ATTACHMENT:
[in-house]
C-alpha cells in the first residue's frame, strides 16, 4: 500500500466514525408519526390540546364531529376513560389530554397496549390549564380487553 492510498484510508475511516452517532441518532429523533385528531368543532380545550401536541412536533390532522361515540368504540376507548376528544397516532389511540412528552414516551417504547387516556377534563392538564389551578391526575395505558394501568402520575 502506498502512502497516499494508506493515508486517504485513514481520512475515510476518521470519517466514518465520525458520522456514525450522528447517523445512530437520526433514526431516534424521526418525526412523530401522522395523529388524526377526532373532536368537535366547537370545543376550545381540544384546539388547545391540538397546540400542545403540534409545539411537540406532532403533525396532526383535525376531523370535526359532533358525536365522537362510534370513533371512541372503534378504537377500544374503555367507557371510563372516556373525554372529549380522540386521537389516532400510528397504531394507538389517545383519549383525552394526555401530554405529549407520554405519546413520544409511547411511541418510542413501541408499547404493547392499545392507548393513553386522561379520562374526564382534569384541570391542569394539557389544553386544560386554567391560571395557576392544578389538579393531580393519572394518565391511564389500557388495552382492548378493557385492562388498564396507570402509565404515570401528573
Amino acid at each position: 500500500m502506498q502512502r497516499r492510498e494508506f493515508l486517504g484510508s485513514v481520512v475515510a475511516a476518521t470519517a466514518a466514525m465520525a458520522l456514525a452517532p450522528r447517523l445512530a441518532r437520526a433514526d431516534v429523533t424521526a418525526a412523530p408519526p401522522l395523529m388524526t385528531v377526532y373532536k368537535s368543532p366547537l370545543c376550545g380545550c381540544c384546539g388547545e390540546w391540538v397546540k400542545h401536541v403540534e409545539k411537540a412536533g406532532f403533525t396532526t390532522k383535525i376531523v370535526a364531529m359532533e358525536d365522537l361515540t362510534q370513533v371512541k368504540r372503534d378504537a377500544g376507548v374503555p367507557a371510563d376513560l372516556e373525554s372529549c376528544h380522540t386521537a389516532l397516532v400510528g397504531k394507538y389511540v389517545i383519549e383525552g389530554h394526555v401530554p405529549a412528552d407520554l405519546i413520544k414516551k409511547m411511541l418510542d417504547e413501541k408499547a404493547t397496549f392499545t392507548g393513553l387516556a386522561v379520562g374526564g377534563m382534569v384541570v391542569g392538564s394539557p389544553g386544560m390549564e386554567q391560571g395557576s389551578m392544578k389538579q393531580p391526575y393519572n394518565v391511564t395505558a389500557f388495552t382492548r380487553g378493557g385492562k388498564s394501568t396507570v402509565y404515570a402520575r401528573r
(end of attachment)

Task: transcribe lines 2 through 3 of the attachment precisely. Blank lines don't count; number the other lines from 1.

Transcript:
C-alpha cells in the first residue's frame, strides 16, 4: 500500500466514525408519526390540546364531529376513560389530554397496549390549564380487553 492510498484510508475511516452517532441518532429523533385528531368543532380545550401536541412536533390532522361515540368504540376507548376528544397516532389511540412528552414516551417504547387516556377534563392538564389551578391526575395505558394501568402520575 502506498502512502497516499494508506493515508486517504485513514481520512475515510476518521470519517466514518465520525458520522456514525450522528447517523445512530437520526433514526431516534424521526418525526412523530401522522395523529388524526377526532373532536368537535366547537370545543376550545381540544384546539388547545391540538397546540400542545403540534409545539411537540406532532403533525396532526383535525376531523370535526359532533358525536365522537362510534370513533371512541372503534378504537377500544374503555367507557371510563372516556373525554372529549380522540386521537389516532400510528397504531394507538389517545383519549383525552394526555401530554405529549407520554405519546413520544409511547411511541418510542413501541408499547404493547392499545392507548393513553386522561379520562374526564382534569384541570391542569394539557389544553386544560386554567391560571395557576392544578389538579393531580393519572394518565391511564389500557388495552382492548378493557385492562388498564396507570402509565404515570401528573
Amino acid at each position: 500500500m502506498q502512502r497516499r492510498e494508506f493515508l486517504g484510508s485513514v481520512v475515510a475511516a476518521t470519517a466514518a466514525m465520525a458520522l456514525a452517532p450522528r447517523l445512530a441518532r437520526a433514526d431516534v429523533t424521526a418525526a412523530p408519526p401522522l395523529m388524526t385528531v377526532y373532536k368537535s368543532p366547537l370545543c376550545g380545550c381540544c384546539g388547545e390540546w391540538v397546540k400542545h401536541v403540534e409545539k411537540a412536533g406532532f403533525t396532526t390532522k383535525i376531523v370535526a364531529m359532533e358525536d365522537l361515540t362510534q370513533v371512541k368504540r372503534d378504537a377500544g376507548v374503555p367507557a371510563d376513560l372516556e373525554s372529549c376528544h380522540t386521537a389516532l397516532v400510528g397504531k394507538y389511540v389517545i383519549e383525552g389530554h394526555v401530554p405529549a412528552d407520554l405519546i413520544k414516551k409511547m411511541l418510542d417504547e413501541k408499547a404493547t397496549f392499545t392507548g393513553l387516556a386522561v379520562g374526564g377534563m382534569v384541570v391542569g392538564s394539557p389544553g386544560m390549564e386554567q391560571g395557576s389551578m392544578k389538579q393531580p391526575y393519572n394518565v391511564t395505558a389500557f388495552t382492548r380487553g378493557g385492562k388498564s394501568t396507570v402509565y404515570a402520575r401528573r